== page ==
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An Italian travertine marble console table,
mid 20th Century, ON RESERVE
the rectangular top, gracefully tapering to its ends and terminating in under-scrolled volutes, raised on a pair of shaped reeded pilaster jambs and tapered feet,
Travertine is classified properly as a type of limestone although it is often referred to as a marble. It has long been used in both sculptural and architectural applications. In Italy, well-known travertine quarries exist in Tivoli and Guidonia Montecelio. The Guidonia quarry was one of the quarries where Gian Lorenzo Bernini selected material from which to build the Colonnade of St. Peter's Square in Rome (colonnato di Piazza S. Pietro) in 1656-1667. Michaelangelo also chose travertine as the material for the external ribs of the dome of St Peter's Basilica.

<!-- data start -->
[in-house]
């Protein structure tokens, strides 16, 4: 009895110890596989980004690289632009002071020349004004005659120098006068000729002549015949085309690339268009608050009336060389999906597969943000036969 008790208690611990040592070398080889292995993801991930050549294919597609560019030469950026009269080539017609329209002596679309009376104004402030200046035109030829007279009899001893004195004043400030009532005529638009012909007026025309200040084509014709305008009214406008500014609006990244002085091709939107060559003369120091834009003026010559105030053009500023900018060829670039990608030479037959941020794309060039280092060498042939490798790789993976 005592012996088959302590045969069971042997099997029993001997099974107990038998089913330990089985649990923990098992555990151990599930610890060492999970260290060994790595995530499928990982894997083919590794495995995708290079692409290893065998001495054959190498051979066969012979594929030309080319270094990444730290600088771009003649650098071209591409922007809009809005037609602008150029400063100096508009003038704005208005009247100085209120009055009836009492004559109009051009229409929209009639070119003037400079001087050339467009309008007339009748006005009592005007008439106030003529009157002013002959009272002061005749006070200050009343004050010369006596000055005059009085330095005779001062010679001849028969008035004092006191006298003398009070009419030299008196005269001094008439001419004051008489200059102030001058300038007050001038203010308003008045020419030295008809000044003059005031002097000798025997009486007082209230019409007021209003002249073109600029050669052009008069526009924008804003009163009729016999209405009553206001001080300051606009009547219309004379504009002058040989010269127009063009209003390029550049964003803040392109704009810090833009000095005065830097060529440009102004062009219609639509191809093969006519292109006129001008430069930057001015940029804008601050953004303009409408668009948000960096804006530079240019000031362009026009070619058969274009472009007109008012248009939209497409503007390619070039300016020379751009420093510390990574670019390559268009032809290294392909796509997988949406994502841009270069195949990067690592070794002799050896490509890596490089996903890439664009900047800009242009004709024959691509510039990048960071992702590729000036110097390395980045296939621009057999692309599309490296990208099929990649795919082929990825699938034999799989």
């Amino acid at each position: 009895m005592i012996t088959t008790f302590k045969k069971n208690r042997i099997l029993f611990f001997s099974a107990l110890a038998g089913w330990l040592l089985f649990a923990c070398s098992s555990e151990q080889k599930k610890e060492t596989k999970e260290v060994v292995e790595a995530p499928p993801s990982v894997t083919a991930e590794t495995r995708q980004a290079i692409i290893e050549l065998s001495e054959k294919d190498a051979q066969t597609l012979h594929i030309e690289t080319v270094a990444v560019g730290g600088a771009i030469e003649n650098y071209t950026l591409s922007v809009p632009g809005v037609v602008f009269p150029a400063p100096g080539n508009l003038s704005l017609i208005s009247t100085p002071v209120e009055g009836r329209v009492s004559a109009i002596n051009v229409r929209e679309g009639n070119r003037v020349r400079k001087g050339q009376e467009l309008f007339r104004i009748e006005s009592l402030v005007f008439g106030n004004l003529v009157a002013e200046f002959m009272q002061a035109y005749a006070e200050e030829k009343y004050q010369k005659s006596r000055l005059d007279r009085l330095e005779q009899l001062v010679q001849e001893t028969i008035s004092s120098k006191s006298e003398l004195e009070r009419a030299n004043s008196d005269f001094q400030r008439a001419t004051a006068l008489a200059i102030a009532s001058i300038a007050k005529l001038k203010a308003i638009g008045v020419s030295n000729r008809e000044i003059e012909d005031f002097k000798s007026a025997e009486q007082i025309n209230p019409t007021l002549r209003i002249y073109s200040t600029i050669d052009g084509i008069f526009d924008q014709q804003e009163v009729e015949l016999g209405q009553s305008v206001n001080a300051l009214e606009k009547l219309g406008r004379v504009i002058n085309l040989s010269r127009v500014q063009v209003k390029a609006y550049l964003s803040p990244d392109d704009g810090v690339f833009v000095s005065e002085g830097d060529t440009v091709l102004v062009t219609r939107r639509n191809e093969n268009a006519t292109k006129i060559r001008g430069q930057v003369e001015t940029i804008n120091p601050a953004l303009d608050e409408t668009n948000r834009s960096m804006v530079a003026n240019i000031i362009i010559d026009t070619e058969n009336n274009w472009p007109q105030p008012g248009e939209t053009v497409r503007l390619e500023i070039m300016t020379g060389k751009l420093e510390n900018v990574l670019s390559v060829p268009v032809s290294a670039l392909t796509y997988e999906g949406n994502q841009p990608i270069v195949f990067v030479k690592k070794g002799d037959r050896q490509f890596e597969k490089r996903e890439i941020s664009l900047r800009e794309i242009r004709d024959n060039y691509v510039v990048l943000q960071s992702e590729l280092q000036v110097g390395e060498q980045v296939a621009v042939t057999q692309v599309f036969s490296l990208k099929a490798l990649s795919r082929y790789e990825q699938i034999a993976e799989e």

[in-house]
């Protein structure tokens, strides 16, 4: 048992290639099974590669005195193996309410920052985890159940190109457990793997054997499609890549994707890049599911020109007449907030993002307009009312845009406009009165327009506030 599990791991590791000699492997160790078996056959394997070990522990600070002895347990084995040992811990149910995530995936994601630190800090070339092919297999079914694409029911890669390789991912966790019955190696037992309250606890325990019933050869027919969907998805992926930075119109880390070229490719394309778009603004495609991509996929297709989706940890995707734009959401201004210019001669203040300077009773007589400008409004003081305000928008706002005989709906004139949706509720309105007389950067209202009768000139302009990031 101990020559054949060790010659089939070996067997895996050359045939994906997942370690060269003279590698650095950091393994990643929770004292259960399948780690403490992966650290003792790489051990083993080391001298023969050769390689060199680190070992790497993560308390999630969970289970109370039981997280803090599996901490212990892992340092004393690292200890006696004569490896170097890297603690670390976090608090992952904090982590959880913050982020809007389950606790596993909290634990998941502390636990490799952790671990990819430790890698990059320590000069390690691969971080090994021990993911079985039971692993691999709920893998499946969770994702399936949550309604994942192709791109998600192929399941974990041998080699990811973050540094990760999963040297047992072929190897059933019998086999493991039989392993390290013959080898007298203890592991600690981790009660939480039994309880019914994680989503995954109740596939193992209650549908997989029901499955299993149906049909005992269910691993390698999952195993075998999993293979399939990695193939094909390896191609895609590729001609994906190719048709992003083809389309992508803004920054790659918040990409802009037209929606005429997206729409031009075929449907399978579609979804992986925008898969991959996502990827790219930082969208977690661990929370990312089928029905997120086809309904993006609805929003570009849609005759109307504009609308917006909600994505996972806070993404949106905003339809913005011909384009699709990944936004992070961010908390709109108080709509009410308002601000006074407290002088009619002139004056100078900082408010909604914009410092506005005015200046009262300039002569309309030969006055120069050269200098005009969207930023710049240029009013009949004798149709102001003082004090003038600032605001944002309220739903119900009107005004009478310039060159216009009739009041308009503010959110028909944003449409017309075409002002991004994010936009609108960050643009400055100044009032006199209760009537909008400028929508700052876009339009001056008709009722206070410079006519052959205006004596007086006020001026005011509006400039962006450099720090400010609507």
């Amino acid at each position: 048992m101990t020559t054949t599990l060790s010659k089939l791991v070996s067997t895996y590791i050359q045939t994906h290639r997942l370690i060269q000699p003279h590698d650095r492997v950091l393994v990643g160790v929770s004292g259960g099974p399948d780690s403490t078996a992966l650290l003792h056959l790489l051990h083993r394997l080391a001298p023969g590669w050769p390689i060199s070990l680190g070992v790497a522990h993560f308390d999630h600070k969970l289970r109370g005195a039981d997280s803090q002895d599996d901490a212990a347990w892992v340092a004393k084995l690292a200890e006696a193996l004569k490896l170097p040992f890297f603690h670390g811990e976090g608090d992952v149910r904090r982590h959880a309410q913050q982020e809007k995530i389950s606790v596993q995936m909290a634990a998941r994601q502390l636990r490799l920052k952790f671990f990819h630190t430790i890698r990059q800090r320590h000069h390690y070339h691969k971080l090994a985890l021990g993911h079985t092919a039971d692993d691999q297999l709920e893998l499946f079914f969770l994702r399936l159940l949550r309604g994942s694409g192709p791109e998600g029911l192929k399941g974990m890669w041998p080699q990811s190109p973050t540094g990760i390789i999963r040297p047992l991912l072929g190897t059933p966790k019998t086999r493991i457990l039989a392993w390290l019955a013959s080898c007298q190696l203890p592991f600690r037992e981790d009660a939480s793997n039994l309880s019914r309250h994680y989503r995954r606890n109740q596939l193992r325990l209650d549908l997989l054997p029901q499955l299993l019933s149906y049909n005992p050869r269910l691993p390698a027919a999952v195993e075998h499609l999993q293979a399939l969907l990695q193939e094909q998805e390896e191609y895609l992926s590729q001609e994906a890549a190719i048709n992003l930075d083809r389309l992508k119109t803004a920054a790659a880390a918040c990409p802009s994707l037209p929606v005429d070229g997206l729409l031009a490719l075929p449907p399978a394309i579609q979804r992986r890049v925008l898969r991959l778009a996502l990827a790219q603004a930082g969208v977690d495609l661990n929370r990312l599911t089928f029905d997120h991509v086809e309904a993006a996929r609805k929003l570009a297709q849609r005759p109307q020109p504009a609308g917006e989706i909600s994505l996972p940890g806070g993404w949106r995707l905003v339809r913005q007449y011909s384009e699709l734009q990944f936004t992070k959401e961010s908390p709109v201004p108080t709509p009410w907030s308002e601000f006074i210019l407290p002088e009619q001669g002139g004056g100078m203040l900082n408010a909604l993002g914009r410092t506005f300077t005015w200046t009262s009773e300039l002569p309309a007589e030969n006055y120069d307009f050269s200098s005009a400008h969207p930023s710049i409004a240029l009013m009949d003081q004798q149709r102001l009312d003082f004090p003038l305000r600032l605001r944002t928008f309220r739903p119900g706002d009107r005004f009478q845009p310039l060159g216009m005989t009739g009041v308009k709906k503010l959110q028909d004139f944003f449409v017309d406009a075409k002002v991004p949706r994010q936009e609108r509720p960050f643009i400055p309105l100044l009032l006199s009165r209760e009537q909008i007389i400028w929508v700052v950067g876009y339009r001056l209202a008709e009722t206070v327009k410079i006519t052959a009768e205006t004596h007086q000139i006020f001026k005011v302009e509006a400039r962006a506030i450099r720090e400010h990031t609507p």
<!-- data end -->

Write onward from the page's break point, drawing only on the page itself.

Travertine derives its name from the former town, known as Tibur in ancient Roman times. The ancient name for the stone was lapis tiburtinus, meaning tibur stone, which was gradually corrupted to travertino (travertine).